Students are taking to the city streets. Refineries are blockaded. Queues form at petrol stations. There's panic buying in the shops. The police move in at night to break up strikes. Friends in the UK wonder if we are stranded at home, running out of food. There are posts on the forums about whether or not to travel and whether it's possible to get petrol and fierce arguments about whether striking against raising the retirement age to 62 is "right".
Here though, in this rural backwater, we are surrounded by a placid normality.
Getting anxious from the news reports, I set out to fill up the car just before Tod came back from the UK. Ah, the joys of the French "lunch hour"! At 1.30pm I had the petrol station to myself.
Now, a few days on, it's true there are signs saying "no jerry cans" and we're careful to top up before the tank is half empty. We are more organised with our journeys into town (or at least a little bit). As everything is only ten minutes drive away it's all too easy just to pop in, whenever. But yesterday I set out with a car load for the municipal tip, instructions to check the tyre pressures, an empty gas bottle to change and a list for Leclercs, which was reassuringly empty of customers and full with goods.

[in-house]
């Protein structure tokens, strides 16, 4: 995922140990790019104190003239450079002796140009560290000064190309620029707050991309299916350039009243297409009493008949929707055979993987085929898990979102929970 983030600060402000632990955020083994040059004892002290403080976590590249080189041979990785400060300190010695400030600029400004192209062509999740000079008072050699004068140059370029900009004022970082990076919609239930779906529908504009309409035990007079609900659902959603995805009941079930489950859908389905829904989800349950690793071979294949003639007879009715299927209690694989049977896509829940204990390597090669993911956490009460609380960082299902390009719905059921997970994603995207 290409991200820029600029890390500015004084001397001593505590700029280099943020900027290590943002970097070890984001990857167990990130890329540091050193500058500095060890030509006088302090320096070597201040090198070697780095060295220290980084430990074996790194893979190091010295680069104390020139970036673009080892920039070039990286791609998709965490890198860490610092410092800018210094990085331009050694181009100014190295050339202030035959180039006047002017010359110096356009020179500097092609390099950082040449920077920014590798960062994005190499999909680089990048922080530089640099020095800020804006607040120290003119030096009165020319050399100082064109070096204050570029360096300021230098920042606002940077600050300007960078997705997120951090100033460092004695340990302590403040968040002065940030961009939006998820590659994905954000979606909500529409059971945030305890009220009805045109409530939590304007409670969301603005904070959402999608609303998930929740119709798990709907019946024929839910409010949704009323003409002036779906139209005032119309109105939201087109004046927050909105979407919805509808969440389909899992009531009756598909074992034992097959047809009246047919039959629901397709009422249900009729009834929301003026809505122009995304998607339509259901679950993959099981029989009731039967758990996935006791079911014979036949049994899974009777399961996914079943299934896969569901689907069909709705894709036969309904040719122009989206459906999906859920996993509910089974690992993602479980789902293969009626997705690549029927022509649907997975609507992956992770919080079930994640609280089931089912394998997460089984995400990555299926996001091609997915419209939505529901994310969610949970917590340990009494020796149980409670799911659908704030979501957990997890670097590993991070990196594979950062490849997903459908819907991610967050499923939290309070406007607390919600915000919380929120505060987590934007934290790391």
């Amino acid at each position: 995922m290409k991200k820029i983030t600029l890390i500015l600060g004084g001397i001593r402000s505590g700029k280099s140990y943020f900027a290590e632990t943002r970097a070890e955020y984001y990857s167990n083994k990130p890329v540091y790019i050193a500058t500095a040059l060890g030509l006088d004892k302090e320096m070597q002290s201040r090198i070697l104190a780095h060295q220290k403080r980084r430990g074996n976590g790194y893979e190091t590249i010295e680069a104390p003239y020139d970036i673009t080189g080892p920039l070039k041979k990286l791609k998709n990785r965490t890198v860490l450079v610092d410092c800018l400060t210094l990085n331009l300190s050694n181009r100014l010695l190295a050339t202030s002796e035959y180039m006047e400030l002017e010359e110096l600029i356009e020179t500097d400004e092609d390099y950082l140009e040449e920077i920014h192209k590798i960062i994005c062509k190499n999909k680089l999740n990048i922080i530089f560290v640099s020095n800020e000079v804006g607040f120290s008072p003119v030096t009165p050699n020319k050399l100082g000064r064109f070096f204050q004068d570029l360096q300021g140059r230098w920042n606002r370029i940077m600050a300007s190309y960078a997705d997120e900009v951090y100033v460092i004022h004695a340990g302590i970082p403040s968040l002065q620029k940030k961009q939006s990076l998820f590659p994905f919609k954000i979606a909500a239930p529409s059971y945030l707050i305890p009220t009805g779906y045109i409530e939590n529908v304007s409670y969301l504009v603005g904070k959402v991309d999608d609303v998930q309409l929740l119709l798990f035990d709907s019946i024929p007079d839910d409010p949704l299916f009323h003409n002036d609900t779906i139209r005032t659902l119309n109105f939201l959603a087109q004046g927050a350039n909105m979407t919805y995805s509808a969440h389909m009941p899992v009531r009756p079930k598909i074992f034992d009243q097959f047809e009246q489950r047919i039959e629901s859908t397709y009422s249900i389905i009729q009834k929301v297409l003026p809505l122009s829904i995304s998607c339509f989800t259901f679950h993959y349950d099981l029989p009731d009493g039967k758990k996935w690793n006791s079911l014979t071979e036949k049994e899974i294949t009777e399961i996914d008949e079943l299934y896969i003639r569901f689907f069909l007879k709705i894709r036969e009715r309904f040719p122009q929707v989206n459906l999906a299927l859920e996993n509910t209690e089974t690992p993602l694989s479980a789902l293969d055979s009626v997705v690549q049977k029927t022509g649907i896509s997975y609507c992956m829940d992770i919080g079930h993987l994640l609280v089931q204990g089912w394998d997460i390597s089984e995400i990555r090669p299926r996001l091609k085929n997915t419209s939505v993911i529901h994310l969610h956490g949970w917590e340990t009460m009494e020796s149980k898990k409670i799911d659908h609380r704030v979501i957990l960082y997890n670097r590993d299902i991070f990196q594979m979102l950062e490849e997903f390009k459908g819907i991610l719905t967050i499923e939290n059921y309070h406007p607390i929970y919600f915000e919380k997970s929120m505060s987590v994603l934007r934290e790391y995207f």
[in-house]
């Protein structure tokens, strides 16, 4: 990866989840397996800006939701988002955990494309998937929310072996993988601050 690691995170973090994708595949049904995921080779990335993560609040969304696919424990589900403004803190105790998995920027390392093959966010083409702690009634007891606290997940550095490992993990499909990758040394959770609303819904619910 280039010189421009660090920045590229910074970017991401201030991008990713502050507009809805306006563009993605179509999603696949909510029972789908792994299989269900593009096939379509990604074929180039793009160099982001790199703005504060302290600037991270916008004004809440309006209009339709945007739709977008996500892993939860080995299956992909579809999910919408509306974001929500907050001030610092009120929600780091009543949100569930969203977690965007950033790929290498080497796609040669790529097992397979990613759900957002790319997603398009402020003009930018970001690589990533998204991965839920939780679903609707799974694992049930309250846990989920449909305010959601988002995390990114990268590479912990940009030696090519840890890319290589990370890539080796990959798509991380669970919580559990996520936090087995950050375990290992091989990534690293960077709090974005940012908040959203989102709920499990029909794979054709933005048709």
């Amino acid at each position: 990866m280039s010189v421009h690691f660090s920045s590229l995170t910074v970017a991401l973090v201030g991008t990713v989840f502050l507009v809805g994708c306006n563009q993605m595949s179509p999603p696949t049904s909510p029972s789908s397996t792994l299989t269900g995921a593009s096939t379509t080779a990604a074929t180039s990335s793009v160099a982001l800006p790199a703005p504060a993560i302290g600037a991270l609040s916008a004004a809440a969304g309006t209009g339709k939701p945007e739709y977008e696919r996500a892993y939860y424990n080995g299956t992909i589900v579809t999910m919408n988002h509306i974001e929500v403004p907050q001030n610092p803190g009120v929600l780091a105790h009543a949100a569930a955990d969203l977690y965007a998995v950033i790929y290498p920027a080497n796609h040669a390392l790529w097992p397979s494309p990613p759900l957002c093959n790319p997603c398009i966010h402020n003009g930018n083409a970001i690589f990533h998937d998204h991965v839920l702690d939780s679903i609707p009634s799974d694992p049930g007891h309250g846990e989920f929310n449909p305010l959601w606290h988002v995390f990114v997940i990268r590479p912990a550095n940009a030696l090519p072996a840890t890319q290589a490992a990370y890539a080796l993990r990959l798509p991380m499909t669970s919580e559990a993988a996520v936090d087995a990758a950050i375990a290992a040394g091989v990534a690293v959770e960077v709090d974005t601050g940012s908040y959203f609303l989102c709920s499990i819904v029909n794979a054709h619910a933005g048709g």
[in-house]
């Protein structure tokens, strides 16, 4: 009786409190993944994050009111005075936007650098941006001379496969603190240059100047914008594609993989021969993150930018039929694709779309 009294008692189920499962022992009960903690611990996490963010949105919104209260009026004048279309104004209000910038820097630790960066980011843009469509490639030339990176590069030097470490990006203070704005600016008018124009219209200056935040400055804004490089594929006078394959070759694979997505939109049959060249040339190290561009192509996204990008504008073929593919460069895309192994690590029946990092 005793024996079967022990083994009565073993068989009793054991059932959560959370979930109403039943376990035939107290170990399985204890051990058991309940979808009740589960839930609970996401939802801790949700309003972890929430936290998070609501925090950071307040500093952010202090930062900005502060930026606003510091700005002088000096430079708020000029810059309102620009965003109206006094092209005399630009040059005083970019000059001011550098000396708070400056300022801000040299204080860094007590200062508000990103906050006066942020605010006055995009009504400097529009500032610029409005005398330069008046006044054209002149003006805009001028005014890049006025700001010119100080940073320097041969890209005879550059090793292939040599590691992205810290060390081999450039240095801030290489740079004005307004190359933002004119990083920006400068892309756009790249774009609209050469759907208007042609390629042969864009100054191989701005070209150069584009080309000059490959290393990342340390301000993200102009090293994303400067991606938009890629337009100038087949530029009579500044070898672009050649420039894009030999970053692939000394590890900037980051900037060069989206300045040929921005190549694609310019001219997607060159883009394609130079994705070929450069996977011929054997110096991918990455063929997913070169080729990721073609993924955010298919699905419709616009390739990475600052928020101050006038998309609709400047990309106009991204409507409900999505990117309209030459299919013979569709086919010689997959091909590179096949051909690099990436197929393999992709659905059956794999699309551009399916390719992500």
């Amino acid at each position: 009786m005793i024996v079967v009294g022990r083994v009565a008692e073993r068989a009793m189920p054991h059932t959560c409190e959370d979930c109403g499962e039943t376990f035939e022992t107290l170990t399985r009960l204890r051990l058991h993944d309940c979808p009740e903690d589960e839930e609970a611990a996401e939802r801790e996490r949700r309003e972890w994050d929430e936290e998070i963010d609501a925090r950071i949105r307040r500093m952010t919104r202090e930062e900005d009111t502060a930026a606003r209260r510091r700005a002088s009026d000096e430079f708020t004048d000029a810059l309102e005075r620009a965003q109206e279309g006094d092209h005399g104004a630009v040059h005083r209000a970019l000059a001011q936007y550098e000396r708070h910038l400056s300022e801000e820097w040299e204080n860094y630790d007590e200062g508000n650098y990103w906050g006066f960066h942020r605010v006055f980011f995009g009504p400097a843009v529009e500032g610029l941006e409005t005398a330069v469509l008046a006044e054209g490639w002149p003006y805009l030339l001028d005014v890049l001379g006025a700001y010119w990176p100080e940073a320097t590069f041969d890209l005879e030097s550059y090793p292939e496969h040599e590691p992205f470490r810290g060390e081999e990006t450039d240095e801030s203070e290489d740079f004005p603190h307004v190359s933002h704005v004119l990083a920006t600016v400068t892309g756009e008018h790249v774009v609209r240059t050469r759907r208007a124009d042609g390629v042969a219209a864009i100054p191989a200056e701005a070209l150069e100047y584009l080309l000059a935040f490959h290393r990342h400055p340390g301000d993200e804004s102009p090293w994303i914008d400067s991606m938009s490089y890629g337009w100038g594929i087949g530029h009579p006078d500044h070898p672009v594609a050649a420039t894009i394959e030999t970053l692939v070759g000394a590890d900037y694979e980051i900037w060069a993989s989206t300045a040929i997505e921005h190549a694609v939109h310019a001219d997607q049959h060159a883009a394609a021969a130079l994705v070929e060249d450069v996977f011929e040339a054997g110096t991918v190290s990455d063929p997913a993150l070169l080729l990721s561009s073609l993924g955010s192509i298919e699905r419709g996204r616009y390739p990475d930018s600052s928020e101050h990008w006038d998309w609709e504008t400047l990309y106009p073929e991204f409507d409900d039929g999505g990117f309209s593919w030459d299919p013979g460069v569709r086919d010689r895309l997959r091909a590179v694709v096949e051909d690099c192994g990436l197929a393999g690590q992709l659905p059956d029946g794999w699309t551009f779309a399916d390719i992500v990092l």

On the way back I also took in the small garden centre that does cheap bedding plants in the hope that they might have something for the border I'm making behind the pool house. They were full to brimming with huge pots of chrysanthemums - nothing but great mounds of gold, rust, purple, in polytunnel after polytunnel - plants for La Toussaint (November 1st, All Saints Day) when France visits its dead friends and relations.
They say the petrol will have to be flowing by then.